primary executive responsibility for setting the goals of NEAVS, determined how they should be implemented, and hired staff, consultants, and attorneys. Judge Ford resigned from NEAVS on January 15, 1987.

Judge Ford was appointed a Probate Court judge in 1967 and became first judge in Norfolk County in 1975. While NEAVS president, Judge Ford performed his full share of judicial and administrative duties at the Norfolk County Probate and Family Court promptly and efficiently. His NEAVS-related activities did not interfere with his judicial duties.


Canon 3 (B) (4) of the Code of Judicial Conduct, S.J.C. Rule 3:09, as appearing in 382 Mass. 809 (1981), provides: "A judge should not make unnecessary appointments. He should exercise his power of appointment only on the basis of merit, avoiding nepotism and favoritism. He should not approve compensation of appointees beyond the fair value of services rendered."

Attorney J. Michael Roberts.

From 1979 through 1988, Judge Ford appointed Attorney J. Michael Roberts in 305 different Probate Court matters, from which Mr. Roberts received a total of $264,724.69 in fees.

Sixty-four per cent of these 305 appointments were as guardian ad litem in Medicaid trusts, "Rogers cases," and medical treatment cases. Mr. Roberts had special competence in these types of cases. Of the other 36% of his appointments, most were as master in divorce and other cases, and as guardian ad litem in estates or trusts.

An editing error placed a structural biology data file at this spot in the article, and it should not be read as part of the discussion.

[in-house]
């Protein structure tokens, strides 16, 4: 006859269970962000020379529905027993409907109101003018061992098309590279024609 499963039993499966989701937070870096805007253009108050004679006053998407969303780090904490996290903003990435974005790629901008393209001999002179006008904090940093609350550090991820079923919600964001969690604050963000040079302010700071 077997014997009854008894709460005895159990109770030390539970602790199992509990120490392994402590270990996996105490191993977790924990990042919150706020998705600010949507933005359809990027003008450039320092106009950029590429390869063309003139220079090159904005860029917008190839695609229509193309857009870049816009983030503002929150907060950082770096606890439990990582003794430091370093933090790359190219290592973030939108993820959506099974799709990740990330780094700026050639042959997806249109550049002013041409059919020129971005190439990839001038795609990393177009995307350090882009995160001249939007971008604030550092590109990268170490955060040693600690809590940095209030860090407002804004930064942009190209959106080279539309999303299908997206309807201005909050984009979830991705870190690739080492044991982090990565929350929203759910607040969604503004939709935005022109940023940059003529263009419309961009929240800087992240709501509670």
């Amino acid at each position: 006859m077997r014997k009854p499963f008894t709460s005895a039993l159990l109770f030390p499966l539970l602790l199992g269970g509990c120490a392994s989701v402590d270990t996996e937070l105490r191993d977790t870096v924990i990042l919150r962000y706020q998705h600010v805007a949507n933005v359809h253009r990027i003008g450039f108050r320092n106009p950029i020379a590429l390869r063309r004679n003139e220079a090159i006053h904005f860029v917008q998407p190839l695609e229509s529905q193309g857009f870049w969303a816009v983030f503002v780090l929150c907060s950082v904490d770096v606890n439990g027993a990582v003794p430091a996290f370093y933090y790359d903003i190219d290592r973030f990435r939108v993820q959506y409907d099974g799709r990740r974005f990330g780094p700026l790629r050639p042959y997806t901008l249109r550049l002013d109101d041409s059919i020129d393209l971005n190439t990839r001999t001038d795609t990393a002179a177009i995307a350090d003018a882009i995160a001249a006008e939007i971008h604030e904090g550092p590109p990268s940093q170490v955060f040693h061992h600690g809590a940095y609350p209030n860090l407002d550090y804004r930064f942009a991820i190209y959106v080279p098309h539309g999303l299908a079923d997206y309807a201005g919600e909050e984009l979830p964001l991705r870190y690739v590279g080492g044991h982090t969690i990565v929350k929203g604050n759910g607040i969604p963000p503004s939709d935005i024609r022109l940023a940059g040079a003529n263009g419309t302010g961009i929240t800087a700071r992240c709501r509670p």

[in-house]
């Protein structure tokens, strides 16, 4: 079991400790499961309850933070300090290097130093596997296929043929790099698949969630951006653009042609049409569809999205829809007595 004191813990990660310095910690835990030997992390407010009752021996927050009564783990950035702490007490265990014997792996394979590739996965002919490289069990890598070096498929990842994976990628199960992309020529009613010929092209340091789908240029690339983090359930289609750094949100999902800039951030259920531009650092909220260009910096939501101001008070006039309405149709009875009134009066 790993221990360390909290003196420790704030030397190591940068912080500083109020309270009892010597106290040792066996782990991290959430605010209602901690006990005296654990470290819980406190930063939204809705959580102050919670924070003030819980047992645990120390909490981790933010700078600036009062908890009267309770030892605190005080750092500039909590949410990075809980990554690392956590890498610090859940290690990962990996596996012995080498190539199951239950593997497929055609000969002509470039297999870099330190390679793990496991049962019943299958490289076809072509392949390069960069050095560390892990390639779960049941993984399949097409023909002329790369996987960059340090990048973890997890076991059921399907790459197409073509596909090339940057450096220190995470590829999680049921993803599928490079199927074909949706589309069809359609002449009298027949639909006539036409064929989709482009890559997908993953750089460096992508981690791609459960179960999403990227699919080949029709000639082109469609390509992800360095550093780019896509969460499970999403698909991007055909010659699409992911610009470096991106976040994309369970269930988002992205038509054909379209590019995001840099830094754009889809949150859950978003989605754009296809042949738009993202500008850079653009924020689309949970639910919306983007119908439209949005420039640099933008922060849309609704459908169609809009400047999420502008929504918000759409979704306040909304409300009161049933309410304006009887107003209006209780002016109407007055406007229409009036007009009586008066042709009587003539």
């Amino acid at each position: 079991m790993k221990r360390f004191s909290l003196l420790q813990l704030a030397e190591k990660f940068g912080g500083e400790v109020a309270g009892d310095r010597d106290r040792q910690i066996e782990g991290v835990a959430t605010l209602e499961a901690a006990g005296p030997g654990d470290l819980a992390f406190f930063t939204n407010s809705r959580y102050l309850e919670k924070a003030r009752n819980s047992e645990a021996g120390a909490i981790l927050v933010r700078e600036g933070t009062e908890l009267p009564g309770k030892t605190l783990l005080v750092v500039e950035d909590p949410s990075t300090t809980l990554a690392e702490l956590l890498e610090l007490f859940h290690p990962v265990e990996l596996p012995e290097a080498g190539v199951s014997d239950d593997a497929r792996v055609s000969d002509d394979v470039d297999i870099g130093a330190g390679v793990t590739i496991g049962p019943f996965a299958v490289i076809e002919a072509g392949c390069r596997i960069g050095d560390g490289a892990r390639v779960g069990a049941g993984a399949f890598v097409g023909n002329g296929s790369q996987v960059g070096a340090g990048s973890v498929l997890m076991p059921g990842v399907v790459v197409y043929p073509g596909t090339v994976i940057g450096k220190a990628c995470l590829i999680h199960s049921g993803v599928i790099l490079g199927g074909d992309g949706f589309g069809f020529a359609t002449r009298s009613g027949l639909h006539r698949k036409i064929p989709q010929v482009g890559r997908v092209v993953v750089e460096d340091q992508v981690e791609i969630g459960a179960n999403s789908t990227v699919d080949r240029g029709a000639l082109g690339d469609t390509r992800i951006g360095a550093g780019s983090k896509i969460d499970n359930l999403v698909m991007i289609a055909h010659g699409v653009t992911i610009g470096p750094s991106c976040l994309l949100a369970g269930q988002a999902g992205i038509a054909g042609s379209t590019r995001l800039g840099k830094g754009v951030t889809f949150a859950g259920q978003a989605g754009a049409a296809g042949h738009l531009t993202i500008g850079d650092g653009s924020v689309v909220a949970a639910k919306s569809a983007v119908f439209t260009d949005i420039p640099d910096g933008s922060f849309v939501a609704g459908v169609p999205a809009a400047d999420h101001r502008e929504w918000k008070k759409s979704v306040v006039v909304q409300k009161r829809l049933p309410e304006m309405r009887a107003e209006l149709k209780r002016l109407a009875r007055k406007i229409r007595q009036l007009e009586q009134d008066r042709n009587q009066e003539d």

Despite the marked redundancy of appointments to Mr. Roberts, we accept the premise that the above 64% of the cases were directed to Mr. Roberts for reasons consistent with impartiality on the part of the judge. [Note 2] Nevertheless, the records

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disclose that, for the remaining 36% of the appointments where no special expertise has been shown, Mr. Roberts received a total of $136,773.04 in fees. We conclude, from our common experience, that these total payments would not have occurred in any reasonable rotation of appointments among competent and available counsel. This was an inordinate diversion of fees to Mr. Roberts by Judge Ford, and favoritism in appointments has been thus shown, contrary to the mandate of Canon 3 (B) (4).

Our conclusion that favoritism has been shown to Mr. Roberts in probate appointments is confirmed by the fact that Judge Ford hired Mr. Roberts as a staff person for NEAVS, and for the years 1981 through 1985, Mr. Roberts received $87,394 in salary from NEAVS. This simultaneous attention by Judge Ford to Mr. Roberts's interests, in court appointments and in disbursements from NEAVS, supports a clear inference that court appointments to Mr. Roberts were based on partiality and not on merit.

Partiality to Mr. Roberts is also shown by the fact that Mr. Roberts's sister, Lisa Roberts, who was first assistant register in the Norfolk Probate Court became, after Judge Ford assumed the presidency of NEAVS, a member of that organization's board of directors as well as its vice president and, as coordinator of NEAVS publications, received from NEAVS, from 1981 through 1986, $124,782 in salary. NEAVS's funds were also used to establish a pension fund for her, and to pay in part for a graduate program in tax law for her.